Why paying your credit card bill twice a month could help your credit score
Blog Introduction: You’ve probably been told that you should pay your credit card bill in full every month to avoid accruing interest and damaging your credit score. But did you know that there’s another way to keep your credit score high? Paying your bill twice a month can actually help increase your credit score over time. Here’s how it works.
How Paying Twice a Month Can Help Your Credit Score
When you pay your credit card bill in full and on time each month, you’re doing everything right when it comes to maintaining a good credit score. But if you want to give your score an extra boost, consider paying your bill twice a month instead of just once. Doing so can help improve your “credit utilization ratio”—a key factor that lenders look at when considering whether to approve a loan or extend a line of credit.
Your credit utilization ratio is simply the amount of debt you have divided by the amount of credit you have available. So, if you have $5,000 in debt and $10,000 in available credit, your ratio would be 50%. Generally speaking, the lower your ratio, the better—especially if you’re trying to get approved for a loan or other form of financing. That’s because a lower ratio indicates to lenders that you’re using less of your available credit, which makes you appear more responsible (and less risky) from a borrowing perspective.
Paying your bill twice a month can help lower your ratio because it means that your balance will be reported to the credit bureaus twice during the course of the billing cycle instead of just once. For example, let’s say you have a $1,000 balance on your credit card with a $1,500 limit. If you only make one payment per month, that balance will show up on your report for the entire month—raising your utilization ratio to 66%. But if you make two payments throughout the course of the month, one for $500 and one for $500, then only $500 of that balance will appear on your report at any given time—keeping your utilization ratio at 33%, which is much more favorable from a lending standpoint.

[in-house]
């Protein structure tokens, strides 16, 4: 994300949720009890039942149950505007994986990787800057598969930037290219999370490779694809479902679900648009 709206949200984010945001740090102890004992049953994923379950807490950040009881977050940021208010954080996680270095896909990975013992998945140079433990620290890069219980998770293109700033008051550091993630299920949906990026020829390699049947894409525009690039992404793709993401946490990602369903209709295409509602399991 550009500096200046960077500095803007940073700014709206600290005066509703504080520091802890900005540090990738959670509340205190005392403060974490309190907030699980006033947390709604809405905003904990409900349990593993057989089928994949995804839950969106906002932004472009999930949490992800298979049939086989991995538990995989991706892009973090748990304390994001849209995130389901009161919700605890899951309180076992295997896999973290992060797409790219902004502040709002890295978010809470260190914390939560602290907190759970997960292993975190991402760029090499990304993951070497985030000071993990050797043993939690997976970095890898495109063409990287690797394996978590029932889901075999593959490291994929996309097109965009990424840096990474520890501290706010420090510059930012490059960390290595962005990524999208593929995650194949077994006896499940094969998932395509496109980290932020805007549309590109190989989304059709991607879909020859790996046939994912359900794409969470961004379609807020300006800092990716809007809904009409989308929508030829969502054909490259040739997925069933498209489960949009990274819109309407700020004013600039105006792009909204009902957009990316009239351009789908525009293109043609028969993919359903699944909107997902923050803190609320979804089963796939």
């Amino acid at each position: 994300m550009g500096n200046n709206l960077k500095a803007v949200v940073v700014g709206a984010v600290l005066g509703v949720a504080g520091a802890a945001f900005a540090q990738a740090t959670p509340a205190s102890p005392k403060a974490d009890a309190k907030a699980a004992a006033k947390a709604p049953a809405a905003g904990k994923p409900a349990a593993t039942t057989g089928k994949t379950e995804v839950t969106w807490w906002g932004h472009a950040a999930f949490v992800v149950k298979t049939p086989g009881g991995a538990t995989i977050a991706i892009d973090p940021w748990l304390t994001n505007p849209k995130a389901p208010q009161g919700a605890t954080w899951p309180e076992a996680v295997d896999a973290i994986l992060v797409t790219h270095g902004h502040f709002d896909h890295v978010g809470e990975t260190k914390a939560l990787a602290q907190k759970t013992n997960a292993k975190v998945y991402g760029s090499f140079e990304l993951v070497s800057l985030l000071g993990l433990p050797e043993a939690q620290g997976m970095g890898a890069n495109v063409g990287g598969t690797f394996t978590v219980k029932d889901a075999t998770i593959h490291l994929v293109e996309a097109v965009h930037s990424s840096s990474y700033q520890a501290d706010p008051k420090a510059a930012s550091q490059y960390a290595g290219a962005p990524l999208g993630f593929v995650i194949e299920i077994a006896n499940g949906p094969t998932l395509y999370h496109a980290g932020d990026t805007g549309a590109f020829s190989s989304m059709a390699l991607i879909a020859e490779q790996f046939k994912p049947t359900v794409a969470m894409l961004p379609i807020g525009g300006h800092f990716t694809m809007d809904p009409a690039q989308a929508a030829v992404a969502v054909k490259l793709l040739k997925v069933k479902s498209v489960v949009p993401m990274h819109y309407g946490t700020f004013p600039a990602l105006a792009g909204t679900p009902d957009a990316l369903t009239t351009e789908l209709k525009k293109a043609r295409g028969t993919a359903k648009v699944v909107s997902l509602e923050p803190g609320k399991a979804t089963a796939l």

Of course, paying twice per month won’t do much good if you’re not also paying off your entire balance—so make sure you’re doing that too! If you can swing it financially, aim to keep your balance below 30% of your total available credit so that it has minimal impact on your utilization ratio (and therefore, your credit score).
Conclusion: Paying off your entire balance each month is still the best way to avoid accruing interest and damaging your credit score. But if you want to give yourself an extra boost, consider paying twice per month instead of just once. Doing so can help improve your “credit utilization ratio,” making you appear more responsible (and less risky) from a borrowing perspective. Just be sure to keep making those full monthly payments—otherwise, all that extra effort will be for nothing!